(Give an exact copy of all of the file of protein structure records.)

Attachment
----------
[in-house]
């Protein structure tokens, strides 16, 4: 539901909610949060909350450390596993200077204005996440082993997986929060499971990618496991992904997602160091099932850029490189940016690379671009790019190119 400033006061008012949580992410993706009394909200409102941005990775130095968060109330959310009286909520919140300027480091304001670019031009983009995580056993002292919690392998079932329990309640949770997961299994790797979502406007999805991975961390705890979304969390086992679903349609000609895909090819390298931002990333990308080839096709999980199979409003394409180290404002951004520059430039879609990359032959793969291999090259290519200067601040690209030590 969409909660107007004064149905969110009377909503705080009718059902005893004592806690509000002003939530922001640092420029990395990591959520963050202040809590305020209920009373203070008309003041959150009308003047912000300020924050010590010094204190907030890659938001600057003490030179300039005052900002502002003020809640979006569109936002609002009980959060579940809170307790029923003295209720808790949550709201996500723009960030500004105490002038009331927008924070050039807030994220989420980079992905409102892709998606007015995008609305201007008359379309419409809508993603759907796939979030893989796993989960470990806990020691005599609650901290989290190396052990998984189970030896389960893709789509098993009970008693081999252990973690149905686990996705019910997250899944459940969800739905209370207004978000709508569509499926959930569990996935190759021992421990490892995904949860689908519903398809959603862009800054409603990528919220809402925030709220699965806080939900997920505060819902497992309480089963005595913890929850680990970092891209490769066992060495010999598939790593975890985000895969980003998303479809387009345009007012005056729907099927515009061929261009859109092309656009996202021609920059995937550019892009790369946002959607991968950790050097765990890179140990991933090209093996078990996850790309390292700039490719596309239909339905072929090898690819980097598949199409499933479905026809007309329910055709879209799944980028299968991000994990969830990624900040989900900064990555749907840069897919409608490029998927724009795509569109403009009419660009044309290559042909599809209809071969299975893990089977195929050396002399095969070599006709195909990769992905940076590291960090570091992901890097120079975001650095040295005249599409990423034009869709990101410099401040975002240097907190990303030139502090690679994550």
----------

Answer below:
[in-house]
């Protein structure tokens, strides 16, 4: 539901909610949060909350450390596993200077204005996440082993997986929060499971990618496991992904997602160091099932850029490189940016690379671009790019190119 400033006061008012949580992410993706009394909200409102941005990775130095968060109330959310009286909520919140300027480091304001670019031009983009995580056993002292919690392998079932329990309640949770997961299994790797979502406007999805991975961390705890979304969390086992679903349609000609895909090819390298931002990333990308080839096709999980199979409003394409180290404002951004520059430039879609990359032959793969291999090259290519200067601040690209030590 969409909660107007004064149905969110009377909503705080009718059902005893004592806690509000002003939530922001640092420029990395990591959520963050202040809590305020209920009373203070008309003041959150009308003047912000300020924050010590010094204190907030890659938001600057003490030179300039005052900002502002003020809640979006569109936002609002009980959060579940809170307790029923003295209720808790949550709201996500723009960030500004105490002038009331927008924070050039807030994220989420980079992905409102892709998606007015995008609305201007008359379309419409809508993603759907796939979030893989796993989960470990806990020691005599609650901290989290190396052990998984189970030896389960893709789509098993009970008693081999252990973690149905686990996705019910997250899944459940969800739905209370207004978000709508569509499926959930569990996935190759021992421990490892995904949860689908519903398809959603862009800054409603990528919220809402925030709220699965806080939900997920505060819902497992309480089963005595913890929850680990970092891209490769066992060495010999598939790593975890985000895969980003998303479809387009345009007012005056729907099927515009061929261009859109092309656009996202021609920059995937550019892009790369946002959607991968950790050097765990890179140990991933090209093996078990996850790309390292700039490719596309239909339905072929090898690819980097598949199409499933479905026809007309329910055709879209799944980028299968991000994990969830990624900040989900900064990555749907840069897919409608490029998927724009795509569109403009009419660009044309290559042909599809209809071969299975893990089977195929050396002399095969070599006709195909990769992905940076590291960090570091992901890097120079975001650095040295005249599409990423034009869709990101410099401040975002240097907190990303030139502090690679994550």